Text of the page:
My Mac Guys Podcast

I just found a new podcast to listen to, thanks to Podcast Shuffle. The My Mac Guys podcast features two guys, well, talking about their Macs.

I've only listened to one so far--which talked about kids and Macs--but I liked what I heard. They've got the friendly banter thing down, and I like the combination of opinion and practical tips.

Plague Ward, Day 3

Sue continues to camp on the sofa bed downstairs as she battles what the doctor described as "a nasty virus that we really can't do anything about." Jordan's feeling better, but still grumpy, and still on a wacky sleep schedule. She's going to the pediatrician today to figure out if the pinkness in her eyes is really pink eye, or something else entirely.

Me? I continue to tend to the sick, making sure Sue has what she needs and taking care of Jordan, at least until around 11 p.m., when I have to go to sleep. Then Sue and Jordan hang out on the sofa until the little one finally dozes off. My goal is to keep them comfortable while still getting enough sleep to avoid getting sick. Oh, and to drink as much orange juice as is humanly possible...

Monday, March 21, 2005

Radio Active Traffic

I haven't gotten a lot of feedback on Nuketown Radio Active yet, but I am starting to see some traffic to the XML feed; according to my tracker, it's seen 171 accesses. That doesn't mean it has 171 listeners, just that some how, some way, it was loaded 171 times.

Of those, about 21 visits were sent our way by iPodder.org's "All Things Sci-Fi" index, which is certainly a good thing.

I've registered the feed with Podcast Alley (though it hasn't shown up there just yet) and I'm looking for other places to list it. If anyone has any suggestions on that front, please leave a commment or e-mail me.

Plague of Doom

Ok, not quite that bad, but Jordan's got something resembling pink eye, combined with some sort of weird head/throat/chest cold. That hit on Saturday, which sent our sleep cycle into a tailspin as she had trouble sleeping through the night.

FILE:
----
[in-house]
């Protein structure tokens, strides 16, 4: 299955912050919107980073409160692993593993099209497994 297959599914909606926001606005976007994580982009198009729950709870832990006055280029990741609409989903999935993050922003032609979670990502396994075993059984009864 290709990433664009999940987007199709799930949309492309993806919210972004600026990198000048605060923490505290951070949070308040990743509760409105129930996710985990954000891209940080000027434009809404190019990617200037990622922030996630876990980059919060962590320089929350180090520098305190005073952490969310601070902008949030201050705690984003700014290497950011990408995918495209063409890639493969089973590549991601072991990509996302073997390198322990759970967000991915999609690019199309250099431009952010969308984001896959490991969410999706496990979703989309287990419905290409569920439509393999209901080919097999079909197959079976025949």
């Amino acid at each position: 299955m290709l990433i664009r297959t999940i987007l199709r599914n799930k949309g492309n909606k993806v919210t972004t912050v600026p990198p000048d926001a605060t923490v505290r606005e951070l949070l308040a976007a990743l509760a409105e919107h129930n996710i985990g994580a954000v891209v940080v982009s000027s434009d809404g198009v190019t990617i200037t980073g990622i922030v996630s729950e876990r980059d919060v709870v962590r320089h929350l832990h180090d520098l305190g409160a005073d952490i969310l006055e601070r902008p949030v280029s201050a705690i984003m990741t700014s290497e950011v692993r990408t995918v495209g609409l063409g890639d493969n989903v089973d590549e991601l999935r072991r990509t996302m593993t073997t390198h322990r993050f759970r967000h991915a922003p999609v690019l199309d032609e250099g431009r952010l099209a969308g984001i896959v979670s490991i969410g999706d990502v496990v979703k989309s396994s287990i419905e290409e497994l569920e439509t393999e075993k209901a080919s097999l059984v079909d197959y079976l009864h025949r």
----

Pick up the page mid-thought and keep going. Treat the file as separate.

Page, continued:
On Sunday, the illness hit Sue hard, and hit again harder later in the day after she got done teaching a wilderness tracking program in New Jersey. By the time she got home, she was a wreck: chilled to the bone, achy all over, etc. So any and all plans yesterday were torpedoed in favor of sick duty, though thankfully (for all of us) I've been able to dodge the bug.

Sue's feeling better, at least well enough to watch Jordan today (which is important, as I have only so many vacation days available, and we're planning a big trip this summer). The big question now is how Jordan's doing; if her eye continues to get pinker, she's going to the doctor.

Getting Paranoid

My long-awaited, long-lusted for copy of Paranoia XP arrived yesterday via Amazon.com, and I spent a good chunk of this weekend (at least those chunks not spent taking care of Sue and Jordan) reading it and laughing manically to myself.

It's a special kind of GM paradise, where arguing about rules is forbidden and in which knowledge of certain rules is outright treasonous. It's a game that opens with the following disclaimer about genders:
Note on pronoun usage: The Computer suggests any citizen concerned about this games usage of 'he' for the generic third person pronoun, instead of 'he or she', should attend to more important matters, such as serving The Computer with fervent loyalty

It's also a kind of player paradise, because you don't even have to pretend to try and get along with your fellow Troubleshooters, and instead, are actively encouraged to scheme, betray and otherwise mess with your friends.

I can't wait to run this thing.

Sunday, March 20, 2005

Center for the Study of Science Fiction

My review of The J. Wayne and Elsie M. Gunn Center for the Study of Science Fiction is up on Science Fiction Weekly.

Nuketown Radio Active #2

The 3/18 edition of the Nuketown Radio Active podcast is available for download. Full details are up on Nuketown.

I think #2 sounds a lot better than #1 did, which is to be expected given that I now have double the audio-recording experience. I'm also getting more comfortable with recording my audio, though I think I'm relying too heavily on my show notes (and the show notes themselves are overly-detailed).

In other podcast news, I was just about to add myself to the "All Things Science Fiction" cateogry over on iPodder.org when I discovered that I was already listed!

Many thanks to node editor Evo Terra of The Dragon Page for being so on the ball. If you haven't done so already, check out the Dragon Page Wingin' It podcast. For more of my thoughts on their show, check out my "Podcatching" column for March 2005.

Friday, March 18, 2005

How to Blog